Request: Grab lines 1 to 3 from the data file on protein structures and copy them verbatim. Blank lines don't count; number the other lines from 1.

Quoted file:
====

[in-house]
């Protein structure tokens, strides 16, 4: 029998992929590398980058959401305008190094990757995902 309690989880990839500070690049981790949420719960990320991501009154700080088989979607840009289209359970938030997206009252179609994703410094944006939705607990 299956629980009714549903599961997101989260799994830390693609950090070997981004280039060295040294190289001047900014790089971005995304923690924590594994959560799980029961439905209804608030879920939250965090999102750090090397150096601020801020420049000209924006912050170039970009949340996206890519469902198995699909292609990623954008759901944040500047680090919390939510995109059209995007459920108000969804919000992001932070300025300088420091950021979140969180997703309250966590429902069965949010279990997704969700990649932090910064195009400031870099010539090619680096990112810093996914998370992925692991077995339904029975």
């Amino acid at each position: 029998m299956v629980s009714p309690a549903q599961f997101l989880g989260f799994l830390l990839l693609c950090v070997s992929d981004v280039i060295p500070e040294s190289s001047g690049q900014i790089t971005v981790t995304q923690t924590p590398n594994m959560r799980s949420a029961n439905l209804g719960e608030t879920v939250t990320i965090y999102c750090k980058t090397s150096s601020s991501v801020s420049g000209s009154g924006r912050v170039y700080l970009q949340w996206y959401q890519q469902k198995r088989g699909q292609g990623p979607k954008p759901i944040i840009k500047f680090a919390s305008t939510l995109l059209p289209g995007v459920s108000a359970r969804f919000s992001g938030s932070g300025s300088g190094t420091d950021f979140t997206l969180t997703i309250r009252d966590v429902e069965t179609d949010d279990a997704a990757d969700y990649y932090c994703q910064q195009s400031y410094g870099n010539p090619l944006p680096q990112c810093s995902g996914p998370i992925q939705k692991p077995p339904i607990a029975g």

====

[in-house]
């Protein structure tokens, strides 16, 4: 029998992929590398980058959401305008190094990757995902 309690989880990839500070690049981790949420719960990320991501009154700080088989979607840009289209359970938030997206009252179609994703410094944006939705607990 299956629980009714549903599961997101989260799994830390693609950090070997981004280039060295040294190289001047900014790089971005995304923690924590594994959560799980029961439905209804608030879920939250965090999102750090090397150096601020801020420049000209924006912050170039970009949340996206890519469902198995699909292609990623954008759901944040500047680090919390939510995109059209995007459920108000969804919000992001932070300025300088420091950021979140969180997703309250966590429902069965949010279990997704969700990649932090910064195009400031870099010539090619680096990112810093996914998370992925692991077995339904029975």
């Amino acid at each position: 029998m299956v629980s009714p309690a549903q599961f997101l989880g989260f799994l830390l990839l693609c950090v070997s992929d981004v280039i060295p500070e040294s190289s001047g690049q900014i790089t971005v981790t995304q923690t924590p590398n594994m959560r799980s949420a029961n439905l209804g719960e608030t879920v939250t990320i965090y999102c750090k980058t090397s150096s601020s991501v801020s420049g000209s009154g924006r912050v170039y700080l970009q949340w996206y959401q890519q469902k198995r088989g699909q292609g990623p979607k954008p759901i944040i840009k500047f680090a919390s305008t939510l995109l059209p289209g995007v459920s108000a359970r969804f919000s992001g938030s932070g300025s300088g190094t420091d950021f979140t997206l969180t997703i309250r009252d966590v429902e069965t179609d949010d279990a997704a990757d969700y990649y932090c994703q910064q195009s400031y410094g870099n010539p090619l944006p680096q990112c810093s995902g996914p998370i992925q939705k692991p077995p339904i607990a029975g």